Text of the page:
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Male Pelvis Magnetic Resonance Imaging

This webpage presents the anatomical structures found on male pelvis MRI.

MRI of the male pelvis: T1-weighted, axial view. Image 1. 1, rectus abdominis m. 2, external iliac v. 3, external iliac a. 4, sartorius m. 5, ilium 6, gluteus maximus m. 7, sacrum 8, rectum 9, bladder

  • MRI of the male pelvis: T1-weighted, axial view. Image 1. 1, rectus abdominis m. 2, external iliac v. 3, external iliac a. 4, sartorius m. 5, ilium 6, gluteus maximus m. 7, sacrum 8, rectum 9, bladder

  • MRI of the male pelvis: T1-weighted, axial view. Image 2. 1, rectus abdominis m. 2, external iliac v. 3, external iliac a. 4, femoral head 5, piriformis m. 6, rectum 7, gluteus maximus m. 8, sacrum 9, seminal vesicle 10, bladder

  • MRI of the male pelvis: T1-weighted, axial view. Image 3. 1, rectus abdominis m. 2, bladder 3, seminal vesicle 4, rectum 5, coccyx 6, coccygeus m. 7, obturator internus m. 8, ischium 9, femoral head

  • MRI of the male pelvis: T1-weighted, axial view. Image 4. 1, femoral a. 2, femoral v. 3, bladder 4, pectineus m. 5, iliopsoas m. 6, sartorius m. 7, femoral head 8, obturator internus m. 9, gemellus (superior, inferior) m. 10, coccygeus m. 11, rectum

  • MRI of the male pelvis: T1-weighted, axial view. Image 5. 1, femoral a. 2, femoral v. 3, bladder 4, bladder neck 5, prostate 6, pectineus m. 7, obturator internus m. 8, gemellus (superior, inferior) m. 9, rectum 10,coccyx

  • MRI of the male pelvis: T1-weighted, axial view. Image 6. 1, levator ani m. 2, rectum 3, ischiorectal fossa 4, gluteus maximus m. 5, gemellus (superior, inferior) m. 6, obturator internus m. 7, femoral head 8, pectineus m. 9, femoral a. 10,femoral v. 11, prostate

  • MRI of the male pelvis: T1-weighted, axial view. Image 7. 1, sartorius m. 2, femoral a. 3,femoral v. 4, left pectineus m. 5, pubis 6, symphysis pubis 7, spermatic cord 8, right pectineus m. 9, obturator internus m. 10, gemellus inferior m.

  • MRI of the male pelvis: T1-weighted, axial view. Image 8. 1, corpus cavernosum 2, corpus spongiosum (bulb of the penis) 3, ramus ischium 4, ischiocavernosus m. 5, anal canal 6, sphincter ani externus m. 7, gluteus maximus m.

  • MRI of the male pelvis: T1-weighted, coronal view. Image 9. 1, rectus abdominis m. 2, bladder 3, pubis 4, ischium 5, testis 6, corpus cavernosum

  • MRI of the male pelvis: T1-weighted, coronal view. Image 10. 1, rectus abdominis m. 2,pubis 3, bladder 4, prostate 5, rectum 6, sigmoid colon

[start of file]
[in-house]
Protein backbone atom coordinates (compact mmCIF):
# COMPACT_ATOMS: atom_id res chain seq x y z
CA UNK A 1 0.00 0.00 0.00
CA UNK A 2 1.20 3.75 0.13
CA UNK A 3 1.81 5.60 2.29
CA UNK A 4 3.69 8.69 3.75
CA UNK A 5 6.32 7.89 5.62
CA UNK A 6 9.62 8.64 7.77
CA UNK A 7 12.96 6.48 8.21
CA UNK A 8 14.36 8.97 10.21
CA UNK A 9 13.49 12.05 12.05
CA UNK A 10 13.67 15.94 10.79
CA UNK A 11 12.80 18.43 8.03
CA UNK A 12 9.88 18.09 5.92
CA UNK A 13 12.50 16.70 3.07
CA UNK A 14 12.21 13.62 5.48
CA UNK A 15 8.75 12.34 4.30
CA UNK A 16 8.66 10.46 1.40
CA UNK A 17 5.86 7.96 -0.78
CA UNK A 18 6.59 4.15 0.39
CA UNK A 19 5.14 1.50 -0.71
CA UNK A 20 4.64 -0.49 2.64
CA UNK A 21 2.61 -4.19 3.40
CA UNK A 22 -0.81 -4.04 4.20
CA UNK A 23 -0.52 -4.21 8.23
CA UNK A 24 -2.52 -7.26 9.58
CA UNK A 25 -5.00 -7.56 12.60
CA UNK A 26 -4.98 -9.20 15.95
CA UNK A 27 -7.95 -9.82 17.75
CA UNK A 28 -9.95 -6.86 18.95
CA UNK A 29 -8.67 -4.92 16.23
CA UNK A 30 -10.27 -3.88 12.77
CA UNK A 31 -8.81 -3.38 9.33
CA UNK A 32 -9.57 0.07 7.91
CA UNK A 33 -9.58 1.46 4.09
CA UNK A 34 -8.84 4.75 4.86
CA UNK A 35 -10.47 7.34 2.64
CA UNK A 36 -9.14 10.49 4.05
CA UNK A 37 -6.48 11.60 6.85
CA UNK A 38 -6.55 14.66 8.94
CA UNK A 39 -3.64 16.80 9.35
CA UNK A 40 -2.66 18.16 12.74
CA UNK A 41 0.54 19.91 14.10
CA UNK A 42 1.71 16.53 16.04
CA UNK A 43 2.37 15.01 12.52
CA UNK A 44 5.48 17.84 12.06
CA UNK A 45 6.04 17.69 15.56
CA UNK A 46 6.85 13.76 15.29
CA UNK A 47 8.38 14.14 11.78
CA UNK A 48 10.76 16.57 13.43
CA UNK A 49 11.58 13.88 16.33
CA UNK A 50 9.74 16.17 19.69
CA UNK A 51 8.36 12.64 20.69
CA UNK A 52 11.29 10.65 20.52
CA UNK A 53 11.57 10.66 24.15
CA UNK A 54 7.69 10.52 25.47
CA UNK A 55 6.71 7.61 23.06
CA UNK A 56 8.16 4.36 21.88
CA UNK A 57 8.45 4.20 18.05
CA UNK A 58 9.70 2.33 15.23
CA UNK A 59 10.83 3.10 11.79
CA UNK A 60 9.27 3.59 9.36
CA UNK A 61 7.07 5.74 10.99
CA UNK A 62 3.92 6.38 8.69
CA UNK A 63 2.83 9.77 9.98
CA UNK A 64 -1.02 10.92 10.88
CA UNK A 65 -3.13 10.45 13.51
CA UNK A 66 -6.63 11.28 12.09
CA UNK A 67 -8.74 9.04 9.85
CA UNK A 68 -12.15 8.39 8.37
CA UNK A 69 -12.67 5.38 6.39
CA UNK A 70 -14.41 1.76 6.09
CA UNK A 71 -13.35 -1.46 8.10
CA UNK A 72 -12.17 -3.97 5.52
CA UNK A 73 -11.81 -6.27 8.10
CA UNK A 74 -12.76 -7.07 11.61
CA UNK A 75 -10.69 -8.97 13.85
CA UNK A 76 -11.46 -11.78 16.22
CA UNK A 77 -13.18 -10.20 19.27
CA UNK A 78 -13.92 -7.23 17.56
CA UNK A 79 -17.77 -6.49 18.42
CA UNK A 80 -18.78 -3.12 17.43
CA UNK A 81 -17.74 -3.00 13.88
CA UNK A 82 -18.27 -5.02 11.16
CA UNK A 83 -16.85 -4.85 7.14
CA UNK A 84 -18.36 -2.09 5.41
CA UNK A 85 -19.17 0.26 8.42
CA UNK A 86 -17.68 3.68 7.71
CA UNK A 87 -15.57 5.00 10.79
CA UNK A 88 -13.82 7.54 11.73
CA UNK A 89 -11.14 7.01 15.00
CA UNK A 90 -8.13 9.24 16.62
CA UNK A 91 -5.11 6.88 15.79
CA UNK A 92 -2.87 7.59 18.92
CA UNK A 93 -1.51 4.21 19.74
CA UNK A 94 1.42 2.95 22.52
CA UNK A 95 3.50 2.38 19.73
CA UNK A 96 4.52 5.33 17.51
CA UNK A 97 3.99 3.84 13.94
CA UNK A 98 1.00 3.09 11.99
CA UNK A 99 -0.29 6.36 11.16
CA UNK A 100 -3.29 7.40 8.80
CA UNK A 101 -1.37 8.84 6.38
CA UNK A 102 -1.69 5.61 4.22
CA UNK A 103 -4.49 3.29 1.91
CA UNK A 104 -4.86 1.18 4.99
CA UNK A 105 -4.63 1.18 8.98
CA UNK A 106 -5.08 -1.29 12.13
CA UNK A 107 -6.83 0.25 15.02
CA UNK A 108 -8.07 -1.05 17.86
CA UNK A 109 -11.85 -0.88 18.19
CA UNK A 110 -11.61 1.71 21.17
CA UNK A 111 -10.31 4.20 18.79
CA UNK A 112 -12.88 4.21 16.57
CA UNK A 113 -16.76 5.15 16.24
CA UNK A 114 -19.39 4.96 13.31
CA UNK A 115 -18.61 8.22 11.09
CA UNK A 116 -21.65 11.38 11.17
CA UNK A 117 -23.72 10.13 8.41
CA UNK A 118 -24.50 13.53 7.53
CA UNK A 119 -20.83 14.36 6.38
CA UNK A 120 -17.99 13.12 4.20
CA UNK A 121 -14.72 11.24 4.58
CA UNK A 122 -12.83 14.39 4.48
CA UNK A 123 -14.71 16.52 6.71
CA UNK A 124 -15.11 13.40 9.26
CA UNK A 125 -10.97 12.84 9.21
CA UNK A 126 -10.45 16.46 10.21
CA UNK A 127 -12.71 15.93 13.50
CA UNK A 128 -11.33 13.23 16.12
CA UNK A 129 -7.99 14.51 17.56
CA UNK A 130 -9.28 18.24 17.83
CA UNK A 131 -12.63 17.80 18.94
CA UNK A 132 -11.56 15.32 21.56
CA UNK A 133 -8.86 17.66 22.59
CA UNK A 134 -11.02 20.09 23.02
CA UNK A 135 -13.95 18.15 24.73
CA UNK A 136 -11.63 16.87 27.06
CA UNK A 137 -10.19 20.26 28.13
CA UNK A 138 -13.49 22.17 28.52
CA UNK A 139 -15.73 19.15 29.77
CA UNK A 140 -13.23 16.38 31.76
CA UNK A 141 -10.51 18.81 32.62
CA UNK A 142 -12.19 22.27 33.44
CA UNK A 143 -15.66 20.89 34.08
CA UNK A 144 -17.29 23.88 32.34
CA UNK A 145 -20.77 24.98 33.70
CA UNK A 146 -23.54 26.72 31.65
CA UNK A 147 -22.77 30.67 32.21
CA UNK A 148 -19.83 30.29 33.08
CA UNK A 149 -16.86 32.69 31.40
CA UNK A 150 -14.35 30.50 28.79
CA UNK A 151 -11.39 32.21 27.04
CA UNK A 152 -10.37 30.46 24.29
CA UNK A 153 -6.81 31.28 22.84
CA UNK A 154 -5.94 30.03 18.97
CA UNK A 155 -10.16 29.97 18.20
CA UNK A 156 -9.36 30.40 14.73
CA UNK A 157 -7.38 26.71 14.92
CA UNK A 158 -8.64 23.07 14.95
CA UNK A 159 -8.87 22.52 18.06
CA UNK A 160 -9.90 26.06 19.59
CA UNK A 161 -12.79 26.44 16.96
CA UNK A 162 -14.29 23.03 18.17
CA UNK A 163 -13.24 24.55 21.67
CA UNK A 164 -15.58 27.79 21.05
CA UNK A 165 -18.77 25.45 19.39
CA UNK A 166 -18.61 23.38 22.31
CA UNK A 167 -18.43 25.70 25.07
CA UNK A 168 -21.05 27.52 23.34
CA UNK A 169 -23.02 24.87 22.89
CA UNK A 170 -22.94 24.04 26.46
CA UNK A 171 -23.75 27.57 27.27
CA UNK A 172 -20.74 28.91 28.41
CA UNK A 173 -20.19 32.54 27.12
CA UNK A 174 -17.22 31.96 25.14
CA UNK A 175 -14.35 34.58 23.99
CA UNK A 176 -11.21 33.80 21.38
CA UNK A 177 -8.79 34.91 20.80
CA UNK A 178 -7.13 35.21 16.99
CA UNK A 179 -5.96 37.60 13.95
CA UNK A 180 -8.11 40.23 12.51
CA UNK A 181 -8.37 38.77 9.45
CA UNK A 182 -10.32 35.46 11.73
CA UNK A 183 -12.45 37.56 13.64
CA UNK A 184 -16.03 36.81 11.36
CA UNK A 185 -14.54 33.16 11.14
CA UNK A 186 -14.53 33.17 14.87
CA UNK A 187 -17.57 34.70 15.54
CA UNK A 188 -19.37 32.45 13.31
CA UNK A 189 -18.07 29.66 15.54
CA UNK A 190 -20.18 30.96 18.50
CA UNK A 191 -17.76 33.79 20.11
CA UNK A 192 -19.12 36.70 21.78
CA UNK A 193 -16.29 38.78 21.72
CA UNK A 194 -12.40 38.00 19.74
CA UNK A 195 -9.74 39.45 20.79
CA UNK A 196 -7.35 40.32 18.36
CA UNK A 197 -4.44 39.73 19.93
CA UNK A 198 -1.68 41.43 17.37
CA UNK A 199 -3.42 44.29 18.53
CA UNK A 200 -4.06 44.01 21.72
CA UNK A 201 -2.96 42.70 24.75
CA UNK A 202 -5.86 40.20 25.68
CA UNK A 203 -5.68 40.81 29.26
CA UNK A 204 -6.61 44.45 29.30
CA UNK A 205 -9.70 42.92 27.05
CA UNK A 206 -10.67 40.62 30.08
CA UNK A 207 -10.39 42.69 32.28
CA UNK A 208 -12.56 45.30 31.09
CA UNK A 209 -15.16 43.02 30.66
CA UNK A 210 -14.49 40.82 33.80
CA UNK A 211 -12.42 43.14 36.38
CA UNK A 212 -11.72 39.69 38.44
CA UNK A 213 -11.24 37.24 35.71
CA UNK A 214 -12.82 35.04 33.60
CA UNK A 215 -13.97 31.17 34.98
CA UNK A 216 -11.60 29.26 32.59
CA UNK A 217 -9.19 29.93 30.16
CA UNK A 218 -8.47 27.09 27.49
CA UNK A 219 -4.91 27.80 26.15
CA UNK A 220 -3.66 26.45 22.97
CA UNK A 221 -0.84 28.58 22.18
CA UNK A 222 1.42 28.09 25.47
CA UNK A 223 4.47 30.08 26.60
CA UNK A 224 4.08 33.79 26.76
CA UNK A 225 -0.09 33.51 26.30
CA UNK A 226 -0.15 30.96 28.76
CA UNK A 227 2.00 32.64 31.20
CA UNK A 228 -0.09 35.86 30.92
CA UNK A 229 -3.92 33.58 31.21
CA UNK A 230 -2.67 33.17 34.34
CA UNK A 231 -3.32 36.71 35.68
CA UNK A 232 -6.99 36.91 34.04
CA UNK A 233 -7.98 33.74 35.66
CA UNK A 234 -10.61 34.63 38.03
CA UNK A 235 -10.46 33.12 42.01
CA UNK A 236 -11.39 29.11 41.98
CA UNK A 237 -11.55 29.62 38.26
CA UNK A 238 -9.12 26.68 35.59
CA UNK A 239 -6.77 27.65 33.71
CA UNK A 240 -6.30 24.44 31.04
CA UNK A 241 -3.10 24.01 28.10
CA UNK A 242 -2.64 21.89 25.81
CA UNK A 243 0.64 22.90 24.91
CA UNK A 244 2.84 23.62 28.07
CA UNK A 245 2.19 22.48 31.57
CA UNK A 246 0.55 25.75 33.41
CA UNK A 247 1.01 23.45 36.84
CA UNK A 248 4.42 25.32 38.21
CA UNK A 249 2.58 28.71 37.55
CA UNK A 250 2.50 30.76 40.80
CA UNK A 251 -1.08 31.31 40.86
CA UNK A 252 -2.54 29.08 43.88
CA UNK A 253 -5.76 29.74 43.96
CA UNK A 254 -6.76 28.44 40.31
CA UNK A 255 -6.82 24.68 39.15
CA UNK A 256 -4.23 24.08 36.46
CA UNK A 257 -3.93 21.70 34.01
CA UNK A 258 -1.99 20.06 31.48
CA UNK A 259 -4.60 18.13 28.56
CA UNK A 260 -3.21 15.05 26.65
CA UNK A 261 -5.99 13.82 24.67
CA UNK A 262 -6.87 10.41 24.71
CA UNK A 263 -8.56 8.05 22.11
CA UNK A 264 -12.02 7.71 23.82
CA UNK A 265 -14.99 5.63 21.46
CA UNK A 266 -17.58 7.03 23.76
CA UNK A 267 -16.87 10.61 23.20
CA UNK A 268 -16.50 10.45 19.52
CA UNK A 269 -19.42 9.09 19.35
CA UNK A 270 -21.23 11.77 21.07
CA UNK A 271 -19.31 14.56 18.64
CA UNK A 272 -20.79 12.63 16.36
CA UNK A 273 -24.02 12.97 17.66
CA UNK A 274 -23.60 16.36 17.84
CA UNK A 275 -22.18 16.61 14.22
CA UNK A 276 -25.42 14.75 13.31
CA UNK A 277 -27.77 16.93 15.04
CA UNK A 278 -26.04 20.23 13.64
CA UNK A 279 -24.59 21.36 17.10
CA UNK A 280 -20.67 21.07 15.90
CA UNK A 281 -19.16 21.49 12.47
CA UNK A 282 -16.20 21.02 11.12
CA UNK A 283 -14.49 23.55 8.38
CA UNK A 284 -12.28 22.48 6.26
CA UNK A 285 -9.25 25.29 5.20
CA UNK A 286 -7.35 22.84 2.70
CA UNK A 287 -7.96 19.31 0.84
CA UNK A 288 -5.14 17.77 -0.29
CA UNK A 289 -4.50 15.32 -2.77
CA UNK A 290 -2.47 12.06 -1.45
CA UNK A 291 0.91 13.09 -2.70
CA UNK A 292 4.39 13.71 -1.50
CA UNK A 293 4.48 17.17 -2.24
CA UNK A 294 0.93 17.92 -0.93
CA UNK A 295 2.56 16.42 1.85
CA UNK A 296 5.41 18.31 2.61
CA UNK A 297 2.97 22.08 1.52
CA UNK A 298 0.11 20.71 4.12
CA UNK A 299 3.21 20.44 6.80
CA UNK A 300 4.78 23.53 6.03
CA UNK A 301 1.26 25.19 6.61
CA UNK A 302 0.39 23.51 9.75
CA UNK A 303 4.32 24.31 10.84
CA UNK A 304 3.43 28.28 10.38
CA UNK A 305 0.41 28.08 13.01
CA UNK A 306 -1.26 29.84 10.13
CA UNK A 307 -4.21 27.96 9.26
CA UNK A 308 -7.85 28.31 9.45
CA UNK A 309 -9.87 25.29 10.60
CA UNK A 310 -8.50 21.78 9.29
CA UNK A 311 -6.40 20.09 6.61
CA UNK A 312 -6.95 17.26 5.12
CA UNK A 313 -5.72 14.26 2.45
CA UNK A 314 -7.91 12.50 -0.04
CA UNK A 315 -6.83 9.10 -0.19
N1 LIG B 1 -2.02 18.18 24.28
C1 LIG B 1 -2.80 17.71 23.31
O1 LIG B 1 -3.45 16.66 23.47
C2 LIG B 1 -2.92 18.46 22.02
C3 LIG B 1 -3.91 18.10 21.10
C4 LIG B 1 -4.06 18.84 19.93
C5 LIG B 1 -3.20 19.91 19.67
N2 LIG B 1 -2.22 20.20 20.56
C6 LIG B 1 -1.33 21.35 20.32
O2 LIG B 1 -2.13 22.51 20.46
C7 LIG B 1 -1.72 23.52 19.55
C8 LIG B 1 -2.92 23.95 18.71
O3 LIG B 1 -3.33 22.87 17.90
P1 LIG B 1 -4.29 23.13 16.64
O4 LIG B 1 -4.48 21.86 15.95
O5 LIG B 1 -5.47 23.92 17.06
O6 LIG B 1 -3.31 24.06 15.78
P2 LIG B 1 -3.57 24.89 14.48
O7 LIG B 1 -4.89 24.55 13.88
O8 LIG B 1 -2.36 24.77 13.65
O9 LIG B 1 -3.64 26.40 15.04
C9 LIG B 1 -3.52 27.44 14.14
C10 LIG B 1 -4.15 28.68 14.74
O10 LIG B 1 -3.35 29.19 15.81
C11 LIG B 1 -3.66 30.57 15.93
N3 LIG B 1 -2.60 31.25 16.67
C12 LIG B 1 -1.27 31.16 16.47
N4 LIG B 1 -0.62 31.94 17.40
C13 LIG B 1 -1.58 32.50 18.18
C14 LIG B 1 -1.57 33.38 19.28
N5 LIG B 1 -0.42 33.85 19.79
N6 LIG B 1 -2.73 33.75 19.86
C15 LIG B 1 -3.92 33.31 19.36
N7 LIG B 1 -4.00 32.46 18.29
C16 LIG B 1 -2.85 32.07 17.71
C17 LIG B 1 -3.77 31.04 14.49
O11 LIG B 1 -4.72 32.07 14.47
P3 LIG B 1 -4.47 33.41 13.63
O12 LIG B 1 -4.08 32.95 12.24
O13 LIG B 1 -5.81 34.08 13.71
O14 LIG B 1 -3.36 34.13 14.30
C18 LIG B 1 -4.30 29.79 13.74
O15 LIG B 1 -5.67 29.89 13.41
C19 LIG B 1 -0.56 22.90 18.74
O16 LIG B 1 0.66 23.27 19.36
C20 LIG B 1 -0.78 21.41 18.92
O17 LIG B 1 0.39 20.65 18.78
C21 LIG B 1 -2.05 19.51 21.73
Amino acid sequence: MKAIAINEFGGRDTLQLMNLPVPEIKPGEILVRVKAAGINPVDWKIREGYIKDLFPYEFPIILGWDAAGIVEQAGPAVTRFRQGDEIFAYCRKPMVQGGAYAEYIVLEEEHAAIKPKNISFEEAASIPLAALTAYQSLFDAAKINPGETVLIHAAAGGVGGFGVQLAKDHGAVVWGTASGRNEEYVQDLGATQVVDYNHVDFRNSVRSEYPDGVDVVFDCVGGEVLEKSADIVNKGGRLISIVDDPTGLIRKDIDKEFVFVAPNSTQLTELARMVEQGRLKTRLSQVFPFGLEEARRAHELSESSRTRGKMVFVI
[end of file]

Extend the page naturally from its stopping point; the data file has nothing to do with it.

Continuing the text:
• MRI of the male pelvis: T1-weighted, coronal view. Image 11. 1, rectus abdominis m. 2,median umbilical ligament 3, bladder 4, symphysis pubis 5, prostate 6, seminal vesicle 7,rectum 8, corpus cavernosum

  • MRI of the male pelvis: T1-weighted, coronal view. Image 12 of 12. 1, rectus abdominis m. 2, symphysis pubis 3, corpus cavernosum 4, corpus spongiosum 5, prostate 6, bladder 7,seminal vesicle 8, rectum 9, sacrum

Radiologists have historically imaged the male pelvis using many methods. Modalities range from conventional cystography, excretory urography, and retrograde urethrography to computed tomography and sonography(1).

However, in the study, the initial expectations of each method exceeded the long-term results. Thus, experts believe that the specificity and sensitivity of these methods are inferior in detecting and staging pelvic malignancies(2-6).

MRI Process

Magnetic resonance imaging (MRI) devices can provide direct transverse, sagittal, and coronal plane images. The different views are advantageous to clinicians assessing different pathologies related to the male pelvis(7).

MRI is a medical imaging method that uses a magnetic field and computer-generated radio waves to produce detailed images of body organs and tissues(8).

Prostate

MRI can see the prostate gland upon using combined multiplanar images. Images can identify the prostate gland’s relations with the bladder floor and the rectum(9).

MRI scans can be used to detect prostate carcinoma. Prostate carcinoma is the most common cancer among males. Among the American male population, prostate carcinoma is the second most lethal malignancy(10).

To clarify, MRI has no direct role as a screening method for prostatic carcinoma due to the process being expensive and time-consuming. MRI also cannot differentiate benign from malignant diseases(11).

Still, MRI can detect early prostatic cancers in patients with existing tumors. MRI can also accurately stage these tumors(12).

Meanwhile, multiparametric-magnetic resonance imaging (mp-MRI) has shown promising results in the diagnosis, localization, risk stratification, and staging of clinically significant prostate cancer(13).

Mp-MRI can also reduce the number of missed clinically significant cancers and improve risk stratification. Therefore, this modality provides a more accurate therapeutic option for patients.